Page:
Stages / Phases in the PIP approach

The PIP is applicable in farming communities, and beyond. When people start becoming aware of their situation and how they want to change it, the momentum is created where much is possible. After starting with an initial small and motivated group (the ‘PIs’), chosen by the community itself, this small group starts training others in their proximity, until everyone (who wants to be part of the process) is reached (Figure 2).

Fig. 2. PIP phases towards scaling-up

The PIP has been implemented within InnovAfrica in Ethiopia, South Africa and Rwanda. In all the three countries farmers are practicing improved land and crop management practices as a result of PIP interventions (like terraces and trenches) and gained more awareness around the need for good land management. The intervention has led to change in crop and livestock diversity which resulted in increased yields, a more diverse diet, and increased income. This change in sustainable land management practices and especially awareness around these practices is a result that is at the basis of the PIP approach. This change in knowledge can be seen with the 1st generation of farmers and everyone they trained in later generations (2nd, 3rd and 4th) in Burundi, where the PIP started in 2014 (Figure 3).

Fig. 3. Change in knowledge over the past years for the 1st generation of farmers, the 2nd generation (trained by the 1st generation) and the 3rd and 4th generation, concerning different crop and soil management practices, compared to farmers who were not involved with the PIP (non-PIP) from a study done in Burundi in 2017 (0 = practice unknown; 1 = same knowledge; 2 = more knowledge; 3 = much more knowledge)

Key success factors of PIP approach

Through implementation of PIP within InnovAfrica we were able to define a couple of key success factors to make the PIP work in different contexts:

  1. Change starts within the team implementing the approach.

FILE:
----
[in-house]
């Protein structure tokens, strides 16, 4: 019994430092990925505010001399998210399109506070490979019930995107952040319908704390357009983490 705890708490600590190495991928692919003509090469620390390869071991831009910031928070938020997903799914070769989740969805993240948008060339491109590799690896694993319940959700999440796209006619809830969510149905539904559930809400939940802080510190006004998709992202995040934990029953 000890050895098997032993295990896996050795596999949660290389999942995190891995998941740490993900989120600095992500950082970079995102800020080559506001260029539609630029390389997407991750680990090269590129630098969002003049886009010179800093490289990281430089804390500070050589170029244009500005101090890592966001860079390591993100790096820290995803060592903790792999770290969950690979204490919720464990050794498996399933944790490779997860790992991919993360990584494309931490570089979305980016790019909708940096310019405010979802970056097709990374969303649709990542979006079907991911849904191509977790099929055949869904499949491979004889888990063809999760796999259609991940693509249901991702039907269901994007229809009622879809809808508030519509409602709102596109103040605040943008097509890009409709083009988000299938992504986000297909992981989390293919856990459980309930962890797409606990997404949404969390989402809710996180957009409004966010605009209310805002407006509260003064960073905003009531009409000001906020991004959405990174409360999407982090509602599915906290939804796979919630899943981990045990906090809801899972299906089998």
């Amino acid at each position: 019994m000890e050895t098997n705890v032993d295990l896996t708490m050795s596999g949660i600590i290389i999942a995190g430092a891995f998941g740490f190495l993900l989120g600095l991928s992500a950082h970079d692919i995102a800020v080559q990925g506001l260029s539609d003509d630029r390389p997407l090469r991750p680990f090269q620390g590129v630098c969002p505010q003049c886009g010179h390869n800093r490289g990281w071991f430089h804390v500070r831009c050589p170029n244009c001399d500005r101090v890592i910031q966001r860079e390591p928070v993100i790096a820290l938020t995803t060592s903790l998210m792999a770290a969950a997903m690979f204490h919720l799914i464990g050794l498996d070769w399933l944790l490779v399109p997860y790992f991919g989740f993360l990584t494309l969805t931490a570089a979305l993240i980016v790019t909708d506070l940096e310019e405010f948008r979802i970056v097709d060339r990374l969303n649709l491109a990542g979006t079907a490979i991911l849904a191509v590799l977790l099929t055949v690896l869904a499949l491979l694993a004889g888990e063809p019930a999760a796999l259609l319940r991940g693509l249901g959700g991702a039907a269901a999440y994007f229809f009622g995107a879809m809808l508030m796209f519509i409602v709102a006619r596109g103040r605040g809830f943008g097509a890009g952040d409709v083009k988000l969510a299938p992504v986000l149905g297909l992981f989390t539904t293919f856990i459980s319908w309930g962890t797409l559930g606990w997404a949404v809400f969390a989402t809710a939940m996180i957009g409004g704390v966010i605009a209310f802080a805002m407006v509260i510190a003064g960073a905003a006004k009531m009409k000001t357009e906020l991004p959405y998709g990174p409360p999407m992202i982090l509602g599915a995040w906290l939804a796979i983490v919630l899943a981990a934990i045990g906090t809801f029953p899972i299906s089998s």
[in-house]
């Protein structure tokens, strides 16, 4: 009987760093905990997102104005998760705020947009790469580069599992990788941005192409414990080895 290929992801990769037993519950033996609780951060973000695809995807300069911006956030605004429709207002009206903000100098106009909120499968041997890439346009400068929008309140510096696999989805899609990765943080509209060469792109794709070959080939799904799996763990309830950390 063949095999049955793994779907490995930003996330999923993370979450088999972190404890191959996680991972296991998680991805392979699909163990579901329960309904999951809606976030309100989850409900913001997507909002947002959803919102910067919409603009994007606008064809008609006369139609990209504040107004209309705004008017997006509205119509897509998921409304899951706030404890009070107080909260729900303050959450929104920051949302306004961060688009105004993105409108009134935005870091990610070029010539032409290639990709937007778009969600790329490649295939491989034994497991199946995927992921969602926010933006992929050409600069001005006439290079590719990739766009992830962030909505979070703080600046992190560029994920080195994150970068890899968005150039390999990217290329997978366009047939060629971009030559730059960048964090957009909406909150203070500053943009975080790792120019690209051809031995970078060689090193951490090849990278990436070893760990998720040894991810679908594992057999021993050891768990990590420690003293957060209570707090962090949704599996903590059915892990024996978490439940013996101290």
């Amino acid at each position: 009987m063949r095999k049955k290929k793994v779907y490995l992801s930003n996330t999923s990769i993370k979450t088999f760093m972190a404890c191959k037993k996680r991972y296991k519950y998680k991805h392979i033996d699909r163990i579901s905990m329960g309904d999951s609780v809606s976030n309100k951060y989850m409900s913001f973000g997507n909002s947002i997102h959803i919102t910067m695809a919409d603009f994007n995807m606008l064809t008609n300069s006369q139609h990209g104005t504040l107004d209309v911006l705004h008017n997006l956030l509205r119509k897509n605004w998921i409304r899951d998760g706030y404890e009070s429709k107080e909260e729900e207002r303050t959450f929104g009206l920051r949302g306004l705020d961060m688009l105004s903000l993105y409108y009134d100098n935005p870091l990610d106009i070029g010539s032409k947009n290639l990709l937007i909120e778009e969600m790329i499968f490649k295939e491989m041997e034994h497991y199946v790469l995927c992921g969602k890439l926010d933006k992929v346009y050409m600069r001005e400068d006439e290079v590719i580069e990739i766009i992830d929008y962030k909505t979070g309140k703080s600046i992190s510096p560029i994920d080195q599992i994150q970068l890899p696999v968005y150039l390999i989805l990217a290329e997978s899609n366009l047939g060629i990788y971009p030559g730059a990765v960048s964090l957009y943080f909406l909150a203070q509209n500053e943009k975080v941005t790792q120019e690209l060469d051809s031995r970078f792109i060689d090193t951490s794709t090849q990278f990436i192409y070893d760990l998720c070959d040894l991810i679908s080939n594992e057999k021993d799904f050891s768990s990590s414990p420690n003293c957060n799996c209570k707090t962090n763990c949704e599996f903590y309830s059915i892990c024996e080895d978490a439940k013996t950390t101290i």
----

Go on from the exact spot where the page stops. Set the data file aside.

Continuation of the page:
The team implementing the approach guide the farmers into their own envisioned change. Therefore, it is crucial that they also understand well why and how to do this and guide the process well.

  1. Implementing the PIP well, demands for intensive coaching.
    When starting with the approach, awareness creation and the facilitation of the process demands for presence. Relationships and trust need to be build, and the change that the PIP envisions can only be achieved by coaching, not teaching.

  1. Creating a change in mind set takes time, patience and collaboration
    Change has never come easy, and facilitating this change takes time. A change in mind set takes multiple moments of having new realizations, insights and patience with people. More is achieved within households and/or with community members when they are collaborating, and this often is a positive stimulus for a change in mind-set.

  1. Empowerment is stimulated when no incentives are given
    People become more motivated and active if they do things for themselves, not if other people tell them what to do, or when they are given incentives to do it. Once incentives are given, this suppresses the development of empowerment.

 Want to learn more about the PIP approach or you want to start implementing it? Reach out to us!

More information can be found here:

About the PIP approach: WUR website PIP
Projects implementing, or who have been implementing the approach:
PAPAB, InnovAfrica, W4V’s, MWARES

PAPAB project - PIP-Mboniyongana approach